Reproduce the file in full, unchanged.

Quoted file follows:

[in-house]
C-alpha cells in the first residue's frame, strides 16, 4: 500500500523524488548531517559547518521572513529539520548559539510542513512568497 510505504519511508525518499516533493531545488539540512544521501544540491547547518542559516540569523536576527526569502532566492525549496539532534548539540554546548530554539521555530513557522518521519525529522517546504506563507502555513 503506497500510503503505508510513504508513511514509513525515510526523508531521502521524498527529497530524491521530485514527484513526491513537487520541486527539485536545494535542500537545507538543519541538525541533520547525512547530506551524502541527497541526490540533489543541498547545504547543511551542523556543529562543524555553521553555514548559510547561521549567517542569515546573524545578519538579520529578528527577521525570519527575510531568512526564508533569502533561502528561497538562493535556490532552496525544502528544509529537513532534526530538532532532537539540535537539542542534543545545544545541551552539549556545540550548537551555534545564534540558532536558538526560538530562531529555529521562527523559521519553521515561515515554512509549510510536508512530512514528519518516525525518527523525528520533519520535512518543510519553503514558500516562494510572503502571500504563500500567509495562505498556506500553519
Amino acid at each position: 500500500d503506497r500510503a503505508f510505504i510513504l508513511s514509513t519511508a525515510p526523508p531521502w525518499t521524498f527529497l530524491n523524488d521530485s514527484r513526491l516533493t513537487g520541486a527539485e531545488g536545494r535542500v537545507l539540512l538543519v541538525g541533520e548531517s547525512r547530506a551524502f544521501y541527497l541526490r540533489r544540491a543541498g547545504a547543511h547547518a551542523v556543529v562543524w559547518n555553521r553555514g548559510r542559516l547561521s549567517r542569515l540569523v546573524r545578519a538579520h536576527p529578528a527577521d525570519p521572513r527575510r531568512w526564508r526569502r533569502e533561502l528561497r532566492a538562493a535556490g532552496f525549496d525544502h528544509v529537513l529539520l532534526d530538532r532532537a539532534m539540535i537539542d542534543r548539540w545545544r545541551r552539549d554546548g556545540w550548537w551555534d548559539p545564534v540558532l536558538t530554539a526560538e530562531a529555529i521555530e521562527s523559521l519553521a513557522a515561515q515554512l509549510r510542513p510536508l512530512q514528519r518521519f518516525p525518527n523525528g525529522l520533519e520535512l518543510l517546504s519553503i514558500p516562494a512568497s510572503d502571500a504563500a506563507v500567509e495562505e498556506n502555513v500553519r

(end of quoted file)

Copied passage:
[in-house]
C-alpha cells in the first residue's frame, strides 16, 4: 500500500523524488548531517559547518521572513529539520548559539510542513512568497 510505504519511508525518499516533493531545488539540512544521501544540491547547518542559516540569523536576527526569502532566492525549496539532534548539540554546548530554539521555530513557522518521519525529522517546504506563507502555513 503506497500510503503505508510513504508513511514509513525515510526523508531521502521524498527529497530524491521530485514527484513526491513537487520541486527539485536545494535542500537545507538543519541538525541533520547525512547530506551524502541527497541526490540533489543541498547545504547543511551542523556543529562543524555553521553555514548559510547561521549567517542569515546573524545578519538579520529578528527577521525570519527575510531568512526564508533569502533561502528561497538562493535556490532552496525544502528544509529537513532534526530538532532532537539540535537539542542534543545545544545541551552539549556545540550548537551555534545564534540558532536558538526560538530562531529555529521562527523559521519553521515561515515554512509549510510536508512530512514528519518516525525518527523525528520533519520535512518543510519553503514558500516562494510572503502571500504563500500567509495562505498556506500553519
Amino acid at each position: 500500500d503506497r500510503a503505508f510505504i510513504l508513511s514509513t519511508a525515510p526523508p531521502w525518499t521524498f527529497l530524491n523524488d521530485s514527484r513526491l516533493t513537487g520541486a527539485e531545488g536545494r535542500v537545507l539540512l538543519v541538525g541533520e548531517s547525512r547530506a551524502f544521501y541527497l541526490r540533489r544540491a543541498g547545504a547543511h547547518a551542523v556543529v562543524w559547518n555553521r553555514g548559510r542559516l547561521s549567517r542569515l540569523v546573524r545578519a538579520h536576527p529578528a527577521d525570519p521572513r527575510r531568512w526564508r526569502r533569502e533561502l528561497r532566492a538562493a535556490g532552496f525549496d525544502h528544509v529537513l529539520l532534526d530538532r532532537a539532534m539540535i537539542d542534543r548539540w545545544r545541551r552539549d554546548g556545540w550548537w551555534d548559539p545564534v540558532l536558538t530554539a526560538e530562531a529555529i521555530e521562527s523559521l519553521a513557522a515561515q515554512l509549510r510542513p510536508l512530512q514528519r518521519f518516525p525518527n523525528g525529522l520533519e520535512l518543510l517546504s519553503i514558500p516562494a512568497s510572503d502571500a504563500a506563507v500567509e495562505e498556506n502555513v500553519r